The creative mind behind Cryout Creations. In charge of all you see and a lot more. Has all the great ideas but never enough coffee to make them all happen; also the lead bug designer.
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15 Responses to How to translate a WordPress theme

  1. Guest says:

    Why this tutorial bypassing issues caused by fonts? How to use them in order to display characters which are specific for latin-extend?

    • Zed says:

      Fonts are more of a browser/system issue than a WordPress issue. WordPress does its job very well with using the proper featured that exist in current browsers for international character support.
      However, it can do very little to support obsolete software (like old browsers on/or old operating systems). For those specific, independent workarounds need to be implemented. Custom fonts is just one workaround.

  2. Dana says:

    Does the presentation page now accept translations? I am needing French and Spanish.

  3. Dupont Michael says:

    For Tempera theme, there is a problem : _tempera-fr_FR,mo, fr_FR.mo, tempera-fr_FR.mo… in languages directory : no translate. help please ?

  4. Marce says:

    Hi ! The problem i have is that my website can be seen in 2 languagues, the default english and when the people presses the spanish flag it shows the spanish translation using Mealingua. But the THEME appears in English!! HOW do i translate this THEME to spanish only for the people redirected to that translated page??

    • Zed says:

      It really depends on the plugin you use. Plugins should take care of switching WordPress to the correct language depending on what the visitor is seeing.
      Both Mantra and Parabola have Spanish translations, so if you also add the WordPress translation, the plugin should do the rest and you should see the correct strings on site.

  5. Harro says:

    How can I be sure that nobody else is already translating a theme into the same language as I intend to do? It’s a waste of time to translate it twice. For me, but also for that other person.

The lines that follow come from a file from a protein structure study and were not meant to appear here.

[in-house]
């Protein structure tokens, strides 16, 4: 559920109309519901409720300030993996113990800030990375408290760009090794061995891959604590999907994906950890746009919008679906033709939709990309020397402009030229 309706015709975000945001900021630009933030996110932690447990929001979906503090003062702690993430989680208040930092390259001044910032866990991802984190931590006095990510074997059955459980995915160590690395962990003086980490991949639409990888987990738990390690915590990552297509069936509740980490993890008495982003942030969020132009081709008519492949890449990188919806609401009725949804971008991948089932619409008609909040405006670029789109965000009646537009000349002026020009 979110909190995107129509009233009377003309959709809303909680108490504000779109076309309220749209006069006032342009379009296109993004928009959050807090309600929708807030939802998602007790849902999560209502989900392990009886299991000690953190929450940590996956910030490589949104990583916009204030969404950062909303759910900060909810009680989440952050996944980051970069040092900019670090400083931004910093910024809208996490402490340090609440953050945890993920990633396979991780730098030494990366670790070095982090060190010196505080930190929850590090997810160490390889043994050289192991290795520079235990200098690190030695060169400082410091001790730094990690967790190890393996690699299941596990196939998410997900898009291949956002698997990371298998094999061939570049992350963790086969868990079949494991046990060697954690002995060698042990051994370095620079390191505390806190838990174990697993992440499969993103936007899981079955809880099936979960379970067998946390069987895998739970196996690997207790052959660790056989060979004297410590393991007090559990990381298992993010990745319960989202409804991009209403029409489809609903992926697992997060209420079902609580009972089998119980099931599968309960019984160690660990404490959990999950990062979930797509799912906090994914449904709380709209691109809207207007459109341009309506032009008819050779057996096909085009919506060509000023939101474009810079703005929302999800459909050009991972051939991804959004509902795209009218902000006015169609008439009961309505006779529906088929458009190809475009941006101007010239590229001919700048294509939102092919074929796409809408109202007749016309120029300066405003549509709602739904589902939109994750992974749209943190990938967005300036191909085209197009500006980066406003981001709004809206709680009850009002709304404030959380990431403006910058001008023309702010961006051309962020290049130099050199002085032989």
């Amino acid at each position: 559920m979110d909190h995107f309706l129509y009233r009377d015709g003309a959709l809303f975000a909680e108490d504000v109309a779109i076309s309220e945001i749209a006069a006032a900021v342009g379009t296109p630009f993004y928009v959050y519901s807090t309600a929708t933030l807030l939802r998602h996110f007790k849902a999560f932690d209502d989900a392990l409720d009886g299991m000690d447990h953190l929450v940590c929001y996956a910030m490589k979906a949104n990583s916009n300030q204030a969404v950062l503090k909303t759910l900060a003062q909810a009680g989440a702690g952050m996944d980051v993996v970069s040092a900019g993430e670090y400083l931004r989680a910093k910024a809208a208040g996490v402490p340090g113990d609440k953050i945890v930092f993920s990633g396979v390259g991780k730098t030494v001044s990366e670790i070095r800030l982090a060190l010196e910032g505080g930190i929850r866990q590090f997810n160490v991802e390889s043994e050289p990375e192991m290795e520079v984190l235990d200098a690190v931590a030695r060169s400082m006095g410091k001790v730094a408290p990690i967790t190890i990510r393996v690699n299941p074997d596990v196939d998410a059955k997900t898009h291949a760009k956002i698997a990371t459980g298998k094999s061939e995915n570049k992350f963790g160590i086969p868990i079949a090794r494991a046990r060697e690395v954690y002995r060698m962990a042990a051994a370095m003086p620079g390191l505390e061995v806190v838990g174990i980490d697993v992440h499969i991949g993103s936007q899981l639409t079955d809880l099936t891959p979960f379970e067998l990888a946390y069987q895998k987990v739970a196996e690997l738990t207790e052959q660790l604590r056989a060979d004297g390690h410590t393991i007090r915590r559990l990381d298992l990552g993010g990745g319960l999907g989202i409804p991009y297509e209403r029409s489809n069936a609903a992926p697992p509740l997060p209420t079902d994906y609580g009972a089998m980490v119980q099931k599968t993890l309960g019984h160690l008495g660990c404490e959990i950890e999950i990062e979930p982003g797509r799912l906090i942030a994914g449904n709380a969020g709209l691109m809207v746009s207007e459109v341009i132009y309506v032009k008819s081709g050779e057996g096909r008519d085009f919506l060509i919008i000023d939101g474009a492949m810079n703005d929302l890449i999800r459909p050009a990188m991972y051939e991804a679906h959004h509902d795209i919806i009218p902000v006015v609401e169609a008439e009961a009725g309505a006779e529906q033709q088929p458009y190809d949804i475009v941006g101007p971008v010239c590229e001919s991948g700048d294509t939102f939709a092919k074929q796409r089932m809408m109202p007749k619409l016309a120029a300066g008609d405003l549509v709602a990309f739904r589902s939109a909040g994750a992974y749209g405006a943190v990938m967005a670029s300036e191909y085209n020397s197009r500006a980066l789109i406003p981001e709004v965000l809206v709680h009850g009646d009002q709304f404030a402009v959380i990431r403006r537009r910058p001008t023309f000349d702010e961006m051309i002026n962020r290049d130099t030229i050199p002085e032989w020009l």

• Zed says:

      If you mean one of our themes, check the Translations pages to see what languages it is already translated into (sometimes we post translations on the site before we include them in the themes).

      Other than that, there’s no way to know if somebody is working on a translation at this exact time.

  6. Marly says:

    Very nice! But instead of translating info about content (such as the names of various navigation elements), I’m looking to do something a little different, i.e. I need to translate some page content.

    I use WPML to manage my translations, and this seems to be compatible with most of the Mantra theme. However, I don’t see a place where I can translate the presentation page (translate text columns, put in slides with translated text, etc.). Any advice? Thanks, Marly

  7. Do Xa says:

    Now that’s a good tutorial. You should know that it’s also possible to use this online tool to easily translate WordPress themes – https://poeditor.com/ There’s even a plug-in you can download to speed up the file management process, which integrates the POEditor API to the WordPress account – http://wordpress.org/extend/plugins/poeditor/ I highly recommend it.

  8. Mike 'Cookie Man' D. says:

    Ah…the light just turned on. I was wondering how to do this. Thanks for sharing this!

  9. Andrzej says:

    Hah this article is very fine! Humble step 5 approved. Thank you for sharing usefull knowledge.